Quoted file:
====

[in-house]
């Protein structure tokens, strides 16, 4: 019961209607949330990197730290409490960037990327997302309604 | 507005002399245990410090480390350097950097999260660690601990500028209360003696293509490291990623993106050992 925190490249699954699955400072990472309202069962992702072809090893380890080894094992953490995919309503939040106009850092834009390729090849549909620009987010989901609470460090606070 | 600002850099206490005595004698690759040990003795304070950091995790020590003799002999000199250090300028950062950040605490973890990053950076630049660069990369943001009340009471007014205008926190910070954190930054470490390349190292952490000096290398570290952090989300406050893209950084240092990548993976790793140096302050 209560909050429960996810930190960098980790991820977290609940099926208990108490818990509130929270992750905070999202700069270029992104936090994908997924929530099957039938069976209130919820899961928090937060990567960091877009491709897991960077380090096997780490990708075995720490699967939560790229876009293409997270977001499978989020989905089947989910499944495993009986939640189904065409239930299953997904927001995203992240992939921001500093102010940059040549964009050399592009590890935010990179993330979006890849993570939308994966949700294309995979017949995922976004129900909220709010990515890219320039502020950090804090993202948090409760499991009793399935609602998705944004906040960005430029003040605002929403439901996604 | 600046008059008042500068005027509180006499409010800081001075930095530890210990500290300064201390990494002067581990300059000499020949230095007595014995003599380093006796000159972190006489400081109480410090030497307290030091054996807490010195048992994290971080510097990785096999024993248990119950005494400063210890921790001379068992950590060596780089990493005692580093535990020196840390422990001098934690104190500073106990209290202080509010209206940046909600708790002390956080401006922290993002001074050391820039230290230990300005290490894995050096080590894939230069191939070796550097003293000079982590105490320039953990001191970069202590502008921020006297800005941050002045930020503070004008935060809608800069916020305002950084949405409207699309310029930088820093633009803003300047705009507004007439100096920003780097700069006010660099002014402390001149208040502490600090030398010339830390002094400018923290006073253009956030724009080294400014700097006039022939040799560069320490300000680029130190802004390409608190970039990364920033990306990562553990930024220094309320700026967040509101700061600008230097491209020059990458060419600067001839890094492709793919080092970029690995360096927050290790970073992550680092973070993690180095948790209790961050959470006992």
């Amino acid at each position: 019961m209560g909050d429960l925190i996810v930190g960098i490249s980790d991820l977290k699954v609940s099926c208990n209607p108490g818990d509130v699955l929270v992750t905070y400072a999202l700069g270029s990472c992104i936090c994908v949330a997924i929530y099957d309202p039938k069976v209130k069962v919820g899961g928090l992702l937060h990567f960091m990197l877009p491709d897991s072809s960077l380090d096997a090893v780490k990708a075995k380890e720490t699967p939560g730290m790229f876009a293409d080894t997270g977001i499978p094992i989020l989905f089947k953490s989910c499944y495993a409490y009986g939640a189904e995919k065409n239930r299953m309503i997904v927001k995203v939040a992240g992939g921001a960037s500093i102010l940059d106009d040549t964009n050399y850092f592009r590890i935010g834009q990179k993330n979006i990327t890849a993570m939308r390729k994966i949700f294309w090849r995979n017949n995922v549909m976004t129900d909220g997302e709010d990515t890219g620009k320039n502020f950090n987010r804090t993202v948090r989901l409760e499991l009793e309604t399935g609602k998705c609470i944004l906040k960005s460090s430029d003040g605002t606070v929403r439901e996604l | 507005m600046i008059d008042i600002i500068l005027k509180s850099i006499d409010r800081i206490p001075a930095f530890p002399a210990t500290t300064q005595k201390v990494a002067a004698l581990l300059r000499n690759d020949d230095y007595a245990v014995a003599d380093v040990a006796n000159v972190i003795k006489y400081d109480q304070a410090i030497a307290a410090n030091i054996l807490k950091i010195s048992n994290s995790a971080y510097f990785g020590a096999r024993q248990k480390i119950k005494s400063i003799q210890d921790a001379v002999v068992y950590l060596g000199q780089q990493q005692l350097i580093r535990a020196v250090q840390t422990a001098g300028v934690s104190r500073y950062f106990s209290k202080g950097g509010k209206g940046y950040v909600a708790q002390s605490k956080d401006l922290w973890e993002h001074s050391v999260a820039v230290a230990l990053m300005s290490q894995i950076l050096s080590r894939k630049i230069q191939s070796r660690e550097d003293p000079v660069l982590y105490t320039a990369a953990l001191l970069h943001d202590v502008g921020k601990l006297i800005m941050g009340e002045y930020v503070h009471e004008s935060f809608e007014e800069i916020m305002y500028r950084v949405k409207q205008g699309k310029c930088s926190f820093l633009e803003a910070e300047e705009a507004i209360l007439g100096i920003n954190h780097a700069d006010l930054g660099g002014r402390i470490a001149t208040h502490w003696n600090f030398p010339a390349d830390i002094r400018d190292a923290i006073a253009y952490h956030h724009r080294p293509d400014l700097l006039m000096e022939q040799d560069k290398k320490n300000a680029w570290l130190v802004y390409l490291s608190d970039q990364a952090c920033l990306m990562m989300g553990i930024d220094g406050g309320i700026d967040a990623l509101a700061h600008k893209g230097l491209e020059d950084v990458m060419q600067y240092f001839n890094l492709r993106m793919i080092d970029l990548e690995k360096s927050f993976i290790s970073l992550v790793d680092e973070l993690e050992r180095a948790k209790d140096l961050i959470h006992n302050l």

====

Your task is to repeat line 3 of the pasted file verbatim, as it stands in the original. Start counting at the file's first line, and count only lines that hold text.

């Amino acid at each position: 019961m209560g909050d429960l925190i996810v930190g960098i490249s980790d991820l977290k699954v609940s099926c208990n209607p108490g818990d509130v699955l929270v992750t905070y400072a999202l700069g270029s990472c992104i936090c994908v949330a997924i929530y099957d309202p039938k069976v209130k069962v919820g899961g928090l992702l937060h990567f960091m990197l877009p491709d897991s072809s960077l380090d096997a090893v780490k990708a075995k380890e720490t699967p939560g730290m790229f876009a293409d080894t997270g977001i499978p094992i989020l989905f089947k953490s989910c499944y495993a409490y009986g939640a189904e995919k065409n239930r299953m309503i997904v927001k995203v939040a992240g992939g921001a960037s500093i102010l940059d106009d040549t964009n050399y850092f592009r590890i935010g834009q990179k993330n979006i990327t890849a993570m939308r390729k994966i949700f294309w090849r995979n017949n995922v549909m976004t129900d909220g997302e709010d990515t890219g620009k320039n502020f950090n987010r804090t993202v948090r989901l409760e499991l009793e309604t399935g609602k998705c609470i944004l906040k960005s460090s430029d003040g605002t606070v929403r439901e996604l | 507005m600046i008059d008042i600002i500068l005027k509180s850099i006499d409010r800081i206490p001075a930095f530890p002399a210990t500290t300064q005595k201390v990494a002067a004698l581990l300059r000499n690759d020949d230095y007595a245990v014995a003599d380093v040990a006796n000159v972190i003795k006489y400081d109480q304070a410090i030497a307290a410090n030091i054996l807490k950091i010195s048992n994290s995790a971080y510097f990785g020590a096999r024993q248990k480390i119950k005494s400063i003799q210890d921790a001379v002999v068992y950590l060596g000199q780089q990493q005692l350097i580093r535990a020196v250090q840390t422990a001098g300028v934690s104190r500073y950062f106990s209290k202080g950097g509010k209206g940046y950040v909600a708790q002390s605490k956080d401006l922290w973890e993002h001074s050391v999260a820039v230290a230990l990053m300005s290490q894995i950076l050096s080590r894939k630049i230069q191939s070796r660690e550097d003293p000079v660069l982590y105490t320039a990369a953990l001191l970069h943001d202590v502008g921020k601990l006297i800005m941050g009340e002045y930020v503070h009471e004008s935060f809608e007014e800069i916020m305002y500028r950084v949405k409207q205008g699309k310029c930088s926190f820093l633009e803003a910070e300047e705009a507004i209360l007439g100096i920003n954190h780097a700069d006010l930054g660099g002014r402390i470490a001149t208040h502490w003696n600090f030398p010339a390349d830390i002094r400018d190292a923290i006073a253009y952490h956030h724009r080294p293509d400014l700097l006039m000096e022939q040799d560069k290398k320490n300000a680029w570290l130190v802004y390409l490291s608190d970039q990364a952090c920033l990306m990562m989300g553990i930024d220094g406050g309320i700026d967040a990623l509101a700061h600008k893209g230097l491209e020059d950084v990458m060419q600067y240092f001839n890094l492709r993106m793919i080092d970029l990548e690995k360096s927050f993976i290790s970073l992550v790793d680092e973070l993690e050992r180095a948790k209790d140096l961050i959470h006992n302050l």